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Time Limit: 1000MSMemory Limit: 65536K
Total Submissions: 493Accepted: 242


Model a stochastic gym exercise.
An entertaining game for elementary school children in gym class is set up as follows:
  • N baskets are placed at various locations on the gym floor, each with a distinguishing picture on them.

  • Each basket contains some index cards. Each index card has a destination written on them.

The game proceed as follows: the children gather at a specified start basket. They each take a turn picking a random card from the basket, memorizing the destination, and returning the card before the next child picks one. When the teacher blows the whistle, all the children move to the basket indicated on the notecard.

Given the configuration of index cards at each basket, you are to determine the probabiliites a kindergardener will appear at each basket for the first ten steps of the game.

For example, suppose there are four baskets, "tree," "house," "car" and "park." Each basket has the following index cards:
  • The "tree" basket has 2 cards with "tree" on it, 1 card with "house", and 2 cards with "car."
  • The "house" basket has 1 card with "tree" on it, 1 card with "car" on it, and 2 cards with "park" on it.
  • The "car" basket has 1 card with "tree" on it.
  • The "park" basket has one of each card in it.

This arrangement is summarized by the following table:

Everyone starts at the tree, so initially,
    P0(tree)=1, and P0(else where)=0

In the middle of the game, the probablity of being at some new location is equal to the sum of the probabilities of being at any location on the previous step, times the probablity of moving to the destination location from that past location. For the example,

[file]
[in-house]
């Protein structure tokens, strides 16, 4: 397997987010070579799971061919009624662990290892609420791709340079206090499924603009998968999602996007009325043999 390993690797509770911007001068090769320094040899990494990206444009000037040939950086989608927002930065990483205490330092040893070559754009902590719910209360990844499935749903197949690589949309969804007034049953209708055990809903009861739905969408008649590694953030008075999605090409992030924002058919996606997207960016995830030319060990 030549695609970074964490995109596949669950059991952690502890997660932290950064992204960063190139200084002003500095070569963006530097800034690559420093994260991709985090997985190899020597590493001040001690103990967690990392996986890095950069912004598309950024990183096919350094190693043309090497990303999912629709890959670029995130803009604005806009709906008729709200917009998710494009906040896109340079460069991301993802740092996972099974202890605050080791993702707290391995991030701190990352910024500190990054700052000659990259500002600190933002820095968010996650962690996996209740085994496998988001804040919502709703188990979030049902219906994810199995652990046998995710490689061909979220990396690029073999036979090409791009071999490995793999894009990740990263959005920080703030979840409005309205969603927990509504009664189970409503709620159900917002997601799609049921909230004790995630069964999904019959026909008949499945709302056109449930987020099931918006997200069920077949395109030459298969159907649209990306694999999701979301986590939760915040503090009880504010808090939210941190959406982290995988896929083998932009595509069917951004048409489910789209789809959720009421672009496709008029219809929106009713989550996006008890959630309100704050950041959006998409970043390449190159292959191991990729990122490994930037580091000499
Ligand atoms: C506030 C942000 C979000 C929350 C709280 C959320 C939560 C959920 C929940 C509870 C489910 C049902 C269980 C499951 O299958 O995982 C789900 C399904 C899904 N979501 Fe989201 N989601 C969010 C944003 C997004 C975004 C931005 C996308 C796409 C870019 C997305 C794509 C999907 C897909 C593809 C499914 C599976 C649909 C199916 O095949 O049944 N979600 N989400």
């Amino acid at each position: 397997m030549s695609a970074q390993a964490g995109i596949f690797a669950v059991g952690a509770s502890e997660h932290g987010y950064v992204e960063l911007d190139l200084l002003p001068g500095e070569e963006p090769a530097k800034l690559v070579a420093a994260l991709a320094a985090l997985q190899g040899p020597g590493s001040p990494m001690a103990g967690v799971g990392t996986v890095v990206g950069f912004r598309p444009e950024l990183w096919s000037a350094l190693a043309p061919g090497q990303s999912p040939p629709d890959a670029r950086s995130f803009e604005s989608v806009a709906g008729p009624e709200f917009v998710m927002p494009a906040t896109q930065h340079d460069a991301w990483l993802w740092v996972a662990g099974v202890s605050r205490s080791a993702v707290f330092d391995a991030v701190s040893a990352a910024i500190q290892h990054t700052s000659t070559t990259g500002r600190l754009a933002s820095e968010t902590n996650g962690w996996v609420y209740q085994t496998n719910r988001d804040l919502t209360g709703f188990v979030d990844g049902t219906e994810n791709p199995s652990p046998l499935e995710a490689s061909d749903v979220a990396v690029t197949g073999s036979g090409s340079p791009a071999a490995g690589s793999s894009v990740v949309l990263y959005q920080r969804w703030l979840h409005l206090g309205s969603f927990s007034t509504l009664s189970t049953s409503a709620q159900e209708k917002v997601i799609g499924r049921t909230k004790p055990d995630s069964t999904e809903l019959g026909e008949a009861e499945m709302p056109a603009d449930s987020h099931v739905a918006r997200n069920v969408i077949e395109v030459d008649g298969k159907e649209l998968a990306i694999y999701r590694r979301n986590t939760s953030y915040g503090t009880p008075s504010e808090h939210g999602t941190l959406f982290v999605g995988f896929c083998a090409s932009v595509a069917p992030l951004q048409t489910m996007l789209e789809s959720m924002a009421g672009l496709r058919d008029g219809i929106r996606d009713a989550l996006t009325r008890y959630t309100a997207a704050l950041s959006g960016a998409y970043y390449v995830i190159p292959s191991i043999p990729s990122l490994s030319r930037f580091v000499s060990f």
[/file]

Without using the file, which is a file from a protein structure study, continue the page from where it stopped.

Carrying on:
For N baskets, 2<=N<=10, the input will contain N lines of information. The N lines will give the index card count as in the table for the example above. There will be at most 10 cards of the same name in any given basket, and each basket will contain at least one card.


There should be 10 lines of output for any given input. You should print out the probabilites for seeing a kindergardener at any given basked for the first 10 steps in the game.

Your results should give the correct probablities to five digits of precision. We recommend you do the internal computations using double precision arithmetic.

Sample Input

2 1 2 0
1 0 1 2
1 0 0 0
1 1 1 1

Sample Output

1.00000 0.00000 0.00000 0.00000
0.40000 0.20000 0.40000 0.00000
0.61000 0.08000 0.21000 0.10000
0.49900 0.14700 0.28900 0.06500
0.54160 0.11605 0.25260 0.08975
0.52069 0.13076 0.26809 0.08046
0.52917 0.12425 0.26108 0.08549
0.52519 0.12721 0.26411 0.08350
0.52686 0.12591 0.26275 0.08448
0.52609 0.12649 0.26334 0.08408


Assume they always start at the first basket.


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